• Don’t forget to turn the compost to allow air to circulate – ideally once a month – and to keep it moist in dry weather. If the compost is smelly and slimy, add more woody material, cardboard or straw. If it’s dry and doesn’t seem to be rotting, add more greenery, such as grass clippings, or try a commercial activator. If the compost bin turns into a breeding ground for flies, too much moisture and not enough air are likely to be to blame. Add more woody material and turn, and remember to put garden waste on top of kitchen waste to counteract the problem.

Weeds

For some people, weeding is therapeutic and satisfying; for others, it’s not so appealing, in which case, consider ground-cover plants. Mats of foliage and flowers spreading around trees and shrubs save hours of weeding not to mention backache. Ground-cover geraniums and roses, Vinca minor, Alchemilla mollis and Bergenia purpurascens are all attractive options.

Mulch is an effective weed suppressant because light cannot penetrate through it, so stopping the seeds from germinating. Clear weeds first, then spread the mulch over the whole bed and top up each spring. Organic mulches, such as compost, bark and leafmould, are also soil improvers since they gradually rot down. They should be laid to a depth of 10cm (4in); others, such as gravel, stone chippings or pebbles, to a depth of 2.5-5cm (1-2in).

Alternatively, if you just want to kill the blighters but commercial chemicals are off the agenda, pour boiling water on them and excavate with a sharp knife or trowel – or buy an organic weedkiller, although these may not kill the roots. Be careful to avoid plants you don’t want to affect.

 

Garden welliesWEBSITES
bbc.co.uk gardenorganic.org.uk
rhs.org.uk
successfulgardendesign.com

 

 

 

 

 

 

Recipe of the Week: Black Forest Trifle

Black Forest Tridle

Trifle recipes remain one of the most popular on the Dairy Diary blog and this delectable version will be no exception.

With chocolate muffins, chocolate custard, black cherries and cream, what’s not to love?

 

Black Forest Trifle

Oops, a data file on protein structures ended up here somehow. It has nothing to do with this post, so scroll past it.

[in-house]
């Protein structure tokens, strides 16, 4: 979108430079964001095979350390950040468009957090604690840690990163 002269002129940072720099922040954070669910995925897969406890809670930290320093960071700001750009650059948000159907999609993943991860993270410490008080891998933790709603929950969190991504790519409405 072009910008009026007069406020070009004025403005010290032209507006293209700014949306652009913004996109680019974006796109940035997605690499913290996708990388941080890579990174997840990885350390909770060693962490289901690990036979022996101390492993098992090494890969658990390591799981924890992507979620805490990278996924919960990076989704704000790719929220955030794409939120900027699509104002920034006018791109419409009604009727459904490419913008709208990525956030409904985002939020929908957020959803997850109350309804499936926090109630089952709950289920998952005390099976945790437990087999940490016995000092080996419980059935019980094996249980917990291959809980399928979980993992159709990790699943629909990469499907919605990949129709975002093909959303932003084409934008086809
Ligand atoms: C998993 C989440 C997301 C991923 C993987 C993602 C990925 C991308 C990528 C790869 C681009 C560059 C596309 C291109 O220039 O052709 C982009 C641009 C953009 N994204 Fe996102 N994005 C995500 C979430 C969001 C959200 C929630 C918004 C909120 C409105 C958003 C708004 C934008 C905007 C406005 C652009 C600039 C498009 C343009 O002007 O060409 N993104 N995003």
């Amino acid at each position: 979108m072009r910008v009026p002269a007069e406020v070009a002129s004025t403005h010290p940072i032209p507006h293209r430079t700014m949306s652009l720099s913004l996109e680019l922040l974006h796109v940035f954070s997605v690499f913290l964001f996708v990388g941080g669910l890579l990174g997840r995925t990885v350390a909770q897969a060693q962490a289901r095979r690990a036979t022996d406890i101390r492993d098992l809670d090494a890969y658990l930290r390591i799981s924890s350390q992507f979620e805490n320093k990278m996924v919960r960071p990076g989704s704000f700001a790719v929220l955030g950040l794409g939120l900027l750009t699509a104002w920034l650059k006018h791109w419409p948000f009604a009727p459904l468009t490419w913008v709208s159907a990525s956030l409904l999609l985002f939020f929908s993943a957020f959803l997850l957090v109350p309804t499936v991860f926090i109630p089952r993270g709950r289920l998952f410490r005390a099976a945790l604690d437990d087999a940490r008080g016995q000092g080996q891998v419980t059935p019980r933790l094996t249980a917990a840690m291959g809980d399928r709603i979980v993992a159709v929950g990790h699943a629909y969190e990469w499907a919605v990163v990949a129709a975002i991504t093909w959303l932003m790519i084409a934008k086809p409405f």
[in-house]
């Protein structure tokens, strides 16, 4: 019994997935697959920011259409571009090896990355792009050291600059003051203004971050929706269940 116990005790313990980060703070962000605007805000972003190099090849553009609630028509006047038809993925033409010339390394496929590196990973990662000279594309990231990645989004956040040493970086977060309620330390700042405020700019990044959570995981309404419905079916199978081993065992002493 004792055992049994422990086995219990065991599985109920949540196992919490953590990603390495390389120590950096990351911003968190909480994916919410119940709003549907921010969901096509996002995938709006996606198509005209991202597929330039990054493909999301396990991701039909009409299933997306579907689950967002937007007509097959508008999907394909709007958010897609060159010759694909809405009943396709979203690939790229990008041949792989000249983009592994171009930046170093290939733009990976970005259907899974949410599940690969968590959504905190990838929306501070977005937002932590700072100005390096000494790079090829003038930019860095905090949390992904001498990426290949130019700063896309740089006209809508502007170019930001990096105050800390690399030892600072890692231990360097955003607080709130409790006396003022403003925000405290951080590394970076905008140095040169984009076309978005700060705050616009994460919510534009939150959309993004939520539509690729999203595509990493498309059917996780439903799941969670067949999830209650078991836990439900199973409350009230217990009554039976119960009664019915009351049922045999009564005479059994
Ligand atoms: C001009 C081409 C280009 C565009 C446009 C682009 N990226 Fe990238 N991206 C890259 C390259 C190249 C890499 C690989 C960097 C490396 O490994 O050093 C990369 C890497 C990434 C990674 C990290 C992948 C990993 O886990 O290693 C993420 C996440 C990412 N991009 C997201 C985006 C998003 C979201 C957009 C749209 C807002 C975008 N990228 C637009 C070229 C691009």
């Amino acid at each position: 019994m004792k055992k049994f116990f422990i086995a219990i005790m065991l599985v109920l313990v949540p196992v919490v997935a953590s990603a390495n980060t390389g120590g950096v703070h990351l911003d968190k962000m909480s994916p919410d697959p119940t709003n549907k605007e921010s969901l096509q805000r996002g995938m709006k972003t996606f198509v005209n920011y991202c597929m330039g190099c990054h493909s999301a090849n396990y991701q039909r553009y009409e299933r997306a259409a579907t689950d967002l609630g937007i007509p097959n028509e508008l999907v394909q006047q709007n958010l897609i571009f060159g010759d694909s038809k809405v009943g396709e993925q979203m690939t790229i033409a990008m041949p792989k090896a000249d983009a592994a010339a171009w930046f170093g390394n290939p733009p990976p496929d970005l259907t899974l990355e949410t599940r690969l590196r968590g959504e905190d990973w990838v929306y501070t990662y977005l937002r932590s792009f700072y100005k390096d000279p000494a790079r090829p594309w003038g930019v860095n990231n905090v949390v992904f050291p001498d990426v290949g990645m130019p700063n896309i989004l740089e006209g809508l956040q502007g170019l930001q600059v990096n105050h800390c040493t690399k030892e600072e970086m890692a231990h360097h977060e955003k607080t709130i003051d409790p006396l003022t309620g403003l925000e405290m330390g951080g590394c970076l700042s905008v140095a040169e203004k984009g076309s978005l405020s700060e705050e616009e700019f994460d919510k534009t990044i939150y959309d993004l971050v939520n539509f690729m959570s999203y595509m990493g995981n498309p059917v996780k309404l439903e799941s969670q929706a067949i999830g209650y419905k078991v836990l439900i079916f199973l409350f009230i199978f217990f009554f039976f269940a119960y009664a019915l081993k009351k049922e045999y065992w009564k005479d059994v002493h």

RECIPE

 


 

Did you know?

The first recognisably modern trifle appeared in the fifth (1755) edition of Hannah Glasse’s, The Art of Cookery Made Plain and Easy. She didn’t suddenly invent the recipe. It had been around since Elizabethan times, usually known as “fool”. After Hannah, though, the name stuck – and the layered construction of the trifle stuck.

 


 

#Trifle Recipe

#TripleTested

#RecipeOfTheWeek

Easy meals for fussy children – and they will love them!

Before I became a mum I didn’t realise just how fussy children are!

Despite introducing my children to a wide range of foods, I seem to have raised fussy eaters.

The new Quick After-Work Cookbook has an excellent selection of teatime recipes written specifically with little fussy eaters in mind. Of course, all children are different, but there should be something that appeals to all.

The Children’s Teas chapter features:

  • Fish Finger Tacos
  • Turkey Pittas
  • Tortilla Pan Sandwich
  • Sloppy Joes
  • Mini Muffin Pizzas
  • Veggie Nuggets
  • Pork & Apple Burgers
  • Bacon on Pea Green Fritters
  • Hidden Veg Quorn Bolognese

And all can be on the table within 30 minutes.

 


 

Sloppy Joes

Sloppy Joes

This recipe is a firm favourite in our family – with adults and children alike – taken from Quick After-Work cookbook.

GO TO RECIPE

Quick After-Work CookbookTo find out more about this fabulous cookbook click here.

 

 

#ChildFriendlyRecipes

#TripleTested

#QuickRecipes

Brand new limited-edition range coming very soon!

New spring products

For the first time ever, we have a very special spring promotion.

I can’t reveal all just yet but there are some really gorgeous products, exclusively for you.

And I’m sure you’ll love them.

Watch this space…
all will soon be revealed.

 


 

And here is an exclusive new recipe.

It sounds a little unusual, but believe me, it tastes amazing.

 


Caribbean Prawn & Mango Soup

 

RECIPE

 

 

 

#TripleTested

#SoupRecipe

#LimitedEdition

We need your help to design the next Dairy Diary Set

We need your help!

The Dairy Diary Set is becoming increasingly popular with our lovely customers. However, we don’t want to become complacent and are looking to seek your advice to guide us when designing future sets.

We know that many customers buy the set for themselves, and as a gift for family and friends. With so many products to choose from we need your help to design the very best combination that will be of benefit to everyone.

The survey is simple to complete and will take just a few minutes of your time.

Win a cookbook or accessory
We will be giving one lucky respondent a cookbook or accessory of their choice from our website.

Take the survey.

Thank you for your time and support, we do appreciate it.

Emily Davenport
Head of Dairy Diary

Take the survey

 

 

#dairydiaryset